OMSA, Drilling Moratorium Will Cause Hardship

Friday, June 04, 2010

The Offshore Marine Service Association (OMSA) reacted to the Obama Administration’s moratorium on offshore drilling, saying it is already causing irreparable economic harm for America’s maritime industry.

“We are already dealing with both an ecological and economic disaster. This kind of sudden and ill-conceived government policy can only make it worse,” said OMSA Chairman Otto Candies, III.

On May 27 the Administration ordered a halt to offshore drilling in water depths over 500 feet, canceling 33 drilling projects, an action that will have both immediate and long-term negative economic consequences for the businesses that are associated with drilling.  

OMSA reports that oil companies have already started canceling contracts for vessels that carry supplies to drilling rigs, putting those vessels out of work and forcing vessel companies to plan imminent layoffs.  Early estimates indicate that, in short order, more than 100 vessels may be tied up.  According to OMSA, the economic harm will very quickly spread through the offshore maritime industry, the shipyards that build offshore vessels and the hundreds of service companies that support the industry as drilling comes to a halt.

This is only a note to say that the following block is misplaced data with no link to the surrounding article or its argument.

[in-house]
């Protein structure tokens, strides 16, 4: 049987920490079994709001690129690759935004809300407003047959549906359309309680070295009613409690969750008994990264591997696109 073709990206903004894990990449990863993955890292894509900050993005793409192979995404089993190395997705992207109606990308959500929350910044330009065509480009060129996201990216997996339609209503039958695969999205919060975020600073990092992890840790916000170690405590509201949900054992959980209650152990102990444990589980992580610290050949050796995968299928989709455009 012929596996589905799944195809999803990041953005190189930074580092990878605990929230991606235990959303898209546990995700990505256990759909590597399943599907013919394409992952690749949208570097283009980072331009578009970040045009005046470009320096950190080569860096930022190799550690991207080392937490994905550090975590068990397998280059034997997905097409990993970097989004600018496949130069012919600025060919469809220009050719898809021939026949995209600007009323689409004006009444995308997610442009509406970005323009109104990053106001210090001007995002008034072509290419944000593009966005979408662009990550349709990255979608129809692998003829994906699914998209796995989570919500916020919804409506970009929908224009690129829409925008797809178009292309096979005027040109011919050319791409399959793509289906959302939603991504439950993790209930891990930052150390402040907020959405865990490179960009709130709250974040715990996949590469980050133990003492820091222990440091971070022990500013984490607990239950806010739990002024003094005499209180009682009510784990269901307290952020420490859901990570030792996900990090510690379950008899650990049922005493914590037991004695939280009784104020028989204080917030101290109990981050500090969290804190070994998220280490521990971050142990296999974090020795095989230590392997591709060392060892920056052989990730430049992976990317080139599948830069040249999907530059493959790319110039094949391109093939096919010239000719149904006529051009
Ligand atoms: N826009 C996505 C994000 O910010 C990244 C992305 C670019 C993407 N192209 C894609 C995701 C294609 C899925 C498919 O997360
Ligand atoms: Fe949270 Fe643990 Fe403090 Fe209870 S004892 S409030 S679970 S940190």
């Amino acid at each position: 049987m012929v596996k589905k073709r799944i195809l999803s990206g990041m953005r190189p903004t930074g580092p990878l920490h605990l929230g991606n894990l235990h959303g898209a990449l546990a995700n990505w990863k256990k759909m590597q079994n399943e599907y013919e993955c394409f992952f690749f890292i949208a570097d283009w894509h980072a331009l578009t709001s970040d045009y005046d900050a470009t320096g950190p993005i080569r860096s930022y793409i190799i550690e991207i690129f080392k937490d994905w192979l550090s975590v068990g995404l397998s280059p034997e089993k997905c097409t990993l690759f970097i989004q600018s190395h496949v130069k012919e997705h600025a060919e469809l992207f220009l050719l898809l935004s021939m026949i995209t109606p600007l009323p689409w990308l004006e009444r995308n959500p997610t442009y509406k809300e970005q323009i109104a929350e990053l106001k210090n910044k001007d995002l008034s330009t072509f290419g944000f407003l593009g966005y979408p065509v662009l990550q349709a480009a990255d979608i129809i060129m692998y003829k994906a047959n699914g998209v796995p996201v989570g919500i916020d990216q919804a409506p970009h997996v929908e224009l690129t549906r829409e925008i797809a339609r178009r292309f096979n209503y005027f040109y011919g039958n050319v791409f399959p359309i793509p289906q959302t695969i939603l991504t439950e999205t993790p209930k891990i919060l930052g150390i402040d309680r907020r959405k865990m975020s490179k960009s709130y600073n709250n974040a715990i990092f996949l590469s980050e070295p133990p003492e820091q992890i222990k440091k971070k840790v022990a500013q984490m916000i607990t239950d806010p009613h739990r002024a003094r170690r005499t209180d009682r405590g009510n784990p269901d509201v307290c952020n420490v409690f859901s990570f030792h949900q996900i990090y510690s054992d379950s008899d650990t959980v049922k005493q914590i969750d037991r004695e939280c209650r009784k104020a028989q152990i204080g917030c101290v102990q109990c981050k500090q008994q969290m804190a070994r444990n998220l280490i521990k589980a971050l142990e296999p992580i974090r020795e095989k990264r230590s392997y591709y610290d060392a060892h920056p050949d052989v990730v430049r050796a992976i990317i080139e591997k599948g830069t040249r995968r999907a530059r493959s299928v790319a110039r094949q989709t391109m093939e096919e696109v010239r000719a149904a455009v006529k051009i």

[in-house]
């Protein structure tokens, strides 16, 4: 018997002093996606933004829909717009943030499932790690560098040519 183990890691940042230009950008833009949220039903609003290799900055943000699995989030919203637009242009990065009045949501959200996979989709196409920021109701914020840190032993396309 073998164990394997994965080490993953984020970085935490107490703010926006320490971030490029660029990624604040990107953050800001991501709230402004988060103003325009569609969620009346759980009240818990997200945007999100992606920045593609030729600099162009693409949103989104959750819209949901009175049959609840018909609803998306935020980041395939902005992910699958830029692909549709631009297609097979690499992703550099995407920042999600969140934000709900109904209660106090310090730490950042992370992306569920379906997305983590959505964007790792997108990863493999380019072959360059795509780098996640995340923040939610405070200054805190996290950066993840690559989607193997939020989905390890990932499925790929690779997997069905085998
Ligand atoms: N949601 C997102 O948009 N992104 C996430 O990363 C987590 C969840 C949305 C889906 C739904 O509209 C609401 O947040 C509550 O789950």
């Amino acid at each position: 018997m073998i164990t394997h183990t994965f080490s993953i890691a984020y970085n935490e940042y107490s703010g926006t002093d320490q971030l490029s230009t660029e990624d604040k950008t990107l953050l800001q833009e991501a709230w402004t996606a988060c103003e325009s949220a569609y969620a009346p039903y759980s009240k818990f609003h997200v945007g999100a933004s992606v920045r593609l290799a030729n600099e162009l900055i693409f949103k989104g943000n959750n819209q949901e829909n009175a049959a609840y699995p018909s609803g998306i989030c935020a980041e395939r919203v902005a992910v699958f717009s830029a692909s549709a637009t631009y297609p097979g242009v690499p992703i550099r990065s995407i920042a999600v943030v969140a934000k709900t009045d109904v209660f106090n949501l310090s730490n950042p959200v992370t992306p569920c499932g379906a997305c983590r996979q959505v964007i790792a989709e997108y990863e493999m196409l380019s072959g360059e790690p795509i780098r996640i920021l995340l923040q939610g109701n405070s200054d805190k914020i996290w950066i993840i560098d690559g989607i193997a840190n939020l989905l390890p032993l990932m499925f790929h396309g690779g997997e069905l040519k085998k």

“A study of the offshore vessel sector earlier this year showed that our industry supports more than 100,000 families in this country,” said Ken Wells, OMSA President. “The industry has struggled to climb out of a severe economic downturn.  The moratorium threatens any hope of recovery and creates the potential for economic hardship that could last a decade or longer.”

OMSA estimates that for every mariner who works on-board a vessel, there are nine other Americans working in shore-side jobs that support vessel operations.  Beyond the vessel crew, the negative consequences of the moratorium could impact everyone from service technicians supporting everything from diesel engines to the air condition systems to the local grocer who supplies food for the boat’s galley. 

Gulf Coast state and local government revenues will also decrease due to lower income tax and sales tax collections. “The oil companies and drilling rigs will leave for projects in other parts of the world and the local communities will be left to pick up the pieces,” said Wells, pointing out that offshore vessels are a major part of the tax base in some coastal communities. 

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